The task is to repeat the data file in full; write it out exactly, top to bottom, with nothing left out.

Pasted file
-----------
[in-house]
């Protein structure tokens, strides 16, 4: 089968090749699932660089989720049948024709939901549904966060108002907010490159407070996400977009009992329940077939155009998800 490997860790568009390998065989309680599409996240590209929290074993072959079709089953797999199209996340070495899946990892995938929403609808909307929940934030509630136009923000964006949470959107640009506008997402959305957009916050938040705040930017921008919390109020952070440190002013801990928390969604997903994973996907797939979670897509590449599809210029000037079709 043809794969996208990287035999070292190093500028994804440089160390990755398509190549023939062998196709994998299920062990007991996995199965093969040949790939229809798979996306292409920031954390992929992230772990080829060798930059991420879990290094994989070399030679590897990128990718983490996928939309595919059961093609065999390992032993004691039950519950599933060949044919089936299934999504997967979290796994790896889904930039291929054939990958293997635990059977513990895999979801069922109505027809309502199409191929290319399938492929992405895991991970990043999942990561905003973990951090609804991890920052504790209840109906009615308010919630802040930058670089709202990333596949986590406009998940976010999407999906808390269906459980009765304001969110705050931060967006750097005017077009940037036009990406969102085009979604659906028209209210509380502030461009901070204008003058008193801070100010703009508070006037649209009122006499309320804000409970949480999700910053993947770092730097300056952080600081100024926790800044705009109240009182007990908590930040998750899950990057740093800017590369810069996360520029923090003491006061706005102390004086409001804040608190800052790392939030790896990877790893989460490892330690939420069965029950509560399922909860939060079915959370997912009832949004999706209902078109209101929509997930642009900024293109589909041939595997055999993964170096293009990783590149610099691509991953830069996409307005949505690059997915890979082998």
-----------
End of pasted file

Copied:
[in-house]
């Protein structure tokens, strides 16, 4: 089968090749699932660089989720049948024709939901549904966060108002907010490159407070996400977009009992329940077939155009998800 490997860790568009390998065989309680599409996240590209929290074993072959079709089953797999199209996340070495899946990892995938929403609808909307929940934030509630136009923000964006949470959107640009506008997402959305957009916050938040705040930017921008919390109020952070440190002013801990928390969604997903994973996907797939979670897509590449599809210029000037079709 043809794969996208990287035999070292190093500028994804440089160390990755398509190549023939062998196709994998299920062990007991996995199965093969040949790939229809798979996306292409920031954390992929992230772990080829060798930059991420879990290094994989070399030679590897990128990718983490996928939309595919059961093609065999390992032993004691039950519950599933060949044919089936299934999504997967979290796994790896889904930039291929054939990958293997635990059977513990895999979801069922109505027809309502199409191929290319399938492929992405895991991970990043999942990561905003973990951090609804991890920052504790209840109906009615308010919630802040930058670089709202990333596949986590406009998940976010999407999906808390269906459980009765304001969110705050931060967006750097005017077009940037036009990406969102085009979604659906028209209210509380502030461009901070204008003058008193801070100010703009508070006037649209009122006499309320804000409970949480999700910053993947770092730097300056952080600081100024926790800044705009109240009182007990908590930040998750899950990057740093800017590369810069996360520029923090003491006061706005102390004086409001804040608190800052790392939030790896990877790893989460490892330690939420069965029950509560399922909860939060079915959370997912009832949004999706209902078109209101929509997930642009900024293109589909041939595997055999993964170096293009990783590149610099691509991953830069996409307005949505690059997915890979082998």